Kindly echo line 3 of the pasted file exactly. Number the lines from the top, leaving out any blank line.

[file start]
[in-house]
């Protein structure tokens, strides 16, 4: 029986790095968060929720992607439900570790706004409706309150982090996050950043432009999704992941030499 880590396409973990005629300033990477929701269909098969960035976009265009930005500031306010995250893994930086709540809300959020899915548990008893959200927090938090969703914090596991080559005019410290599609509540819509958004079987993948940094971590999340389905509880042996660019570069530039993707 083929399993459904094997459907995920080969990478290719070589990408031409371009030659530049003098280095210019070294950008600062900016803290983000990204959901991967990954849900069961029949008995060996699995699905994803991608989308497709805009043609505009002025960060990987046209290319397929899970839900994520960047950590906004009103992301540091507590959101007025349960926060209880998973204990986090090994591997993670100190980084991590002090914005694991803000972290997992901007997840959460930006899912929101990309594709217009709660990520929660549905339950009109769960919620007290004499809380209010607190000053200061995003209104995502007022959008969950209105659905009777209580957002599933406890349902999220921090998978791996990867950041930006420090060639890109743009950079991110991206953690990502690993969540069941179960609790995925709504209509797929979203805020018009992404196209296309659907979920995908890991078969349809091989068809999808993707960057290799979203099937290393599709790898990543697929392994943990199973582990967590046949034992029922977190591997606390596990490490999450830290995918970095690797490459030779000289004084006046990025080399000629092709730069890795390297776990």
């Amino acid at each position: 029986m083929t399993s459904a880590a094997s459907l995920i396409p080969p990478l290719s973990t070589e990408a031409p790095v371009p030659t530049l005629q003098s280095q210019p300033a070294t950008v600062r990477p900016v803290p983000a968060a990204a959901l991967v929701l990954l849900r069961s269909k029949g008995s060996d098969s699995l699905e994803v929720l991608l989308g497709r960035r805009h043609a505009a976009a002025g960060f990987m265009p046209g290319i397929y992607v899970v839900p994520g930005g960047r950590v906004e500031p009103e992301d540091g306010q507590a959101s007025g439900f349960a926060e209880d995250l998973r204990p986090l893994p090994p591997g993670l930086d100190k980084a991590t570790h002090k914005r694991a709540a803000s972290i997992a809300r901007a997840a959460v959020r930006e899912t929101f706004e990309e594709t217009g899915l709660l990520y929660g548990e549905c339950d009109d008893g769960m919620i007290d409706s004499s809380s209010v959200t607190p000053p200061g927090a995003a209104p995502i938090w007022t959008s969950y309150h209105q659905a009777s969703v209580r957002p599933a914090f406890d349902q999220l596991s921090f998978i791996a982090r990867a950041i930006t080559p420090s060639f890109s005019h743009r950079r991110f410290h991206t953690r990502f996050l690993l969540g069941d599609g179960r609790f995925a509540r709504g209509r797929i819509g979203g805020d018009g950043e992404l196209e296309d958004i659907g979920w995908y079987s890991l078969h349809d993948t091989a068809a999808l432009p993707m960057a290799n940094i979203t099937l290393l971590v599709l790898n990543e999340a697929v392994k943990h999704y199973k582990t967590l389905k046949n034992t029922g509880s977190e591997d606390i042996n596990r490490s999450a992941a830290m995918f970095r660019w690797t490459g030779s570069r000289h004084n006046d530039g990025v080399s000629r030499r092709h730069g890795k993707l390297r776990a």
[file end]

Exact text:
């Amino acid at each position: 029986m083929t399993s459904a880590a094997s459907l995920i396409p080969p990478l290719s973990t070589e990408a031409p790095v371009p030659t530049l005629q003098s280095q210019p300033a070294t950008v600062r990477p900016v803290p983000a968060a990204a959901l991967v929701l990954l849900r069961s269909k029949g008995s060996d098969s699995l699905e994803v929720l991608l989308g497709r960035r805009h043609a505009a976009a002025g960060f990987m265009p046209g290319i397929y992607v899970v839900p994520g930005g960047r950590v906004e500031p009103e992301d540091g306010q507590a959101s007025g439900f349960a926060e209880d995250l998973r204990p986090l893994p090994p591997g993670l930086d100190k980084a991590t570790h002090k914005r694991a709540a803000s972290i997992a809300r901007a997840a959460v959020r930006e899912t929101f706004e990309e594709t217009g899915l709660l990520y929660g548990e549905c339950d009109d008893g769960m919620i007290d409706s004499s809380s209010v959200t607190p000053p200061g927090a995003a209104p995502i938090w007022t959008s969950y309150h209105q659905a009777s969703v209580r957002p599933a914090f406890d349902q999220l596991s921090f998978i791996a982090r990867a950041i930006t080559p420090s060639f890109s005019h743009r950079r991110f410290h991206t953690r990502f996050l690993l969540g069941d599609g179960r609790f995925a509540r709504g209509r797929i819509g979203g805020d018009g950043e992404l196209e296309d958004i659907g979920w995908y079987s890991l078969h349809d993948t091989a068809a999808l432009p993707m960057a290799n940094i979203t099937l290393l971590v599709l790898n990543e999340a697929v392994k943990h999704y199973k582990t967590l389905k046949n034992t029922g509880s977190e591997d606390i042996n596990r490490s999450a992941a830290m995918f970095r660019w690797t490459g030779s570069r000289h004084n006046d530039g990025v080399s000629r030499r092709h730069g890795k993707l390297r776990a």